Twitter has announced that it is testing new accessibility significantly more useful and prominent for everyone on the platform. With the changes, images that have descriptions will be given a badge that says ‘’alt’’, and clicking on the badge will show the descriptions. The change has been a long time coming. The change has been a long time coming, but that is has been a long time coming but that is not of necessity a surprise Twitter not necessarily a surprise Twitter did not have a dyed-in-the-wool accessibility team until 2020.
According to Twitter, around 3 percent of users will get to try out the new quality for a month and it will roll out globally at the beginning of April. Until then, it seems like most people still won’t have access to alt text descriptions unless they are using a display person who reads or are willing to jump through a lot of hoops.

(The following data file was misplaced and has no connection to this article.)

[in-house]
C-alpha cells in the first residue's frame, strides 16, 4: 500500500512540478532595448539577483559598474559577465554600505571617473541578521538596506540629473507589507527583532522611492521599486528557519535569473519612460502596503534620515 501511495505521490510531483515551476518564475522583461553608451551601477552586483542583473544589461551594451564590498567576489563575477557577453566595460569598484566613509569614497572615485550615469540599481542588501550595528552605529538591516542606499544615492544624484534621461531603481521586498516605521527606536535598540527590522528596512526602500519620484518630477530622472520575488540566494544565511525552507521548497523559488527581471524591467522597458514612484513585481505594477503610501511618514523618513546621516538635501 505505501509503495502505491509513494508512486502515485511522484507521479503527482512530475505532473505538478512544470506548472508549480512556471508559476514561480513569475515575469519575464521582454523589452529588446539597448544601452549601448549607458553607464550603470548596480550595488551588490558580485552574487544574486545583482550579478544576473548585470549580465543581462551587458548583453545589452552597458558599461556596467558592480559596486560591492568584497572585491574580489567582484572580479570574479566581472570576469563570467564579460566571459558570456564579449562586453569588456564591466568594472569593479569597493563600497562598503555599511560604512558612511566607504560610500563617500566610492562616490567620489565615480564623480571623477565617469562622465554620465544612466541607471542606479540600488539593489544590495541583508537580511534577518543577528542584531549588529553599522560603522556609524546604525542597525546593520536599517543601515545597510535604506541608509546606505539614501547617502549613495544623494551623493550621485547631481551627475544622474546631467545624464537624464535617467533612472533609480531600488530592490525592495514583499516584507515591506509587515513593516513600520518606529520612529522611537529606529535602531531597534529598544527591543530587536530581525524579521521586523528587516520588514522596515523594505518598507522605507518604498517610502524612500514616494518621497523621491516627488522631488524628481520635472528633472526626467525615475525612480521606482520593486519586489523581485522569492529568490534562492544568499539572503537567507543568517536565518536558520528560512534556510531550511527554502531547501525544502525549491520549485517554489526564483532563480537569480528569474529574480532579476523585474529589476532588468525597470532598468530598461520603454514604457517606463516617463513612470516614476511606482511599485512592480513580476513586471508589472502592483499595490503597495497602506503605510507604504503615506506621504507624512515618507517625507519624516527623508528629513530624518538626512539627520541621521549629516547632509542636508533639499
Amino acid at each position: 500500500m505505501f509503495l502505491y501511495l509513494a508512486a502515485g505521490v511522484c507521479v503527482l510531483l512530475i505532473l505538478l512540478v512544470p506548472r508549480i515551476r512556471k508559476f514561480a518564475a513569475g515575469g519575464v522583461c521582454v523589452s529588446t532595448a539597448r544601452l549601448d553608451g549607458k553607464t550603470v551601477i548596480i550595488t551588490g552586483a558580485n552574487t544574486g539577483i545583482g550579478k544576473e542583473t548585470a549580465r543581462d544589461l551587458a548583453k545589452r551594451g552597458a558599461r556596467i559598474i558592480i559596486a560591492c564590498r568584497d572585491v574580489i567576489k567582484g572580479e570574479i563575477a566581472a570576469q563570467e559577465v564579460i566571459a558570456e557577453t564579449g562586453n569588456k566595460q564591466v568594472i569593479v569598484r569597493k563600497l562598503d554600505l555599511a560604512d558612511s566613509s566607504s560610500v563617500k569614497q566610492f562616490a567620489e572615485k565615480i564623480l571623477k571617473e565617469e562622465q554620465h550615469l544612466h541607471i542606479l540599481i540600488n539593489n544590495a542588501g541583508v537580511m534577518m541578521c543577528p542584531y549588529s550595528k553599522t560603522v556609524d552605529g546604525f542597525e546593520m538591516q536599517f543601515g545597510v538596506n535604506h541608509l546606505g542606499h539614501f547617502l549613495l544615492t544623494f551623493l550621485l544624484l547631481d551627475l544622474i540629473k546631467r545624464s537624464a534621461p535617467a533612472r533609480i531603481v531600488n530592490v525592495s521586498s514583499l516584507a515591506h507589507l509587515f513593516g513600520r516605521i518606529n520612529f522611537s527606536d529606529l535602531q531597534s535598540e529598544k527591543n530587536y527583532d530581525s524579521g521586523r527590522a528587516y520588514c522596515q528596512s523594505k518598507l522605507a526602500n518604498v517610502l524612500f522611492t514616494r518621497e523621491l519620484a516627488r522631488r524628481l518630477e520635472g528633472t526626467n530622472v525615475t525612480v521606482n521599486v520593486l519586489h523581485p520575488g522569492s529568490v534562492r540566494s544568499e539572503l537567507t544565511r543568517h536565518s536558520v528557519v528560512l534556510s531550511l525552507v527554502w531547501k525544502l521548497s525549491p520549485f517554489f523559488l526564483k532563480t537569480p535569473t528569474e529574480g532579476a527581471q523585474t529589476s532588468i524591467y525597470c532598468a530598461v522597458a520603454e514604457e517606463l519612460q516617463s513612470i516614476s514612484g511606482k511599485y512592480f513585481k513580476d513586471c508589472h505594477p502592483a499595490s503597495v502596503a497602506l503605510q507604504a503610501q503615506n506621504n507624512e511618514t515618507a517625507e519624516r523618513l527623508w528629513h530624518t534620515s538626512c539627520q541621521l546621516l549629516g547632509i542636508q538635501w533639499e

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As Twitter explains at the end of its thread, users have waited a while for this functionality. Image descriptions were introduced in 2016, but they have not been particularly well-known on the platform it is relatively easy to miss the button that lets you add one. That may be because of how Twitter handled accessibility quality in the past. Up until late 2020, employees had to volunteer to work on them alongside their normal jobs, and there was not a team dedicated to making Twitter easier to use for those who needed it most. Since the team conception, Twitter has had supplementary live captions to voice tweets and videos.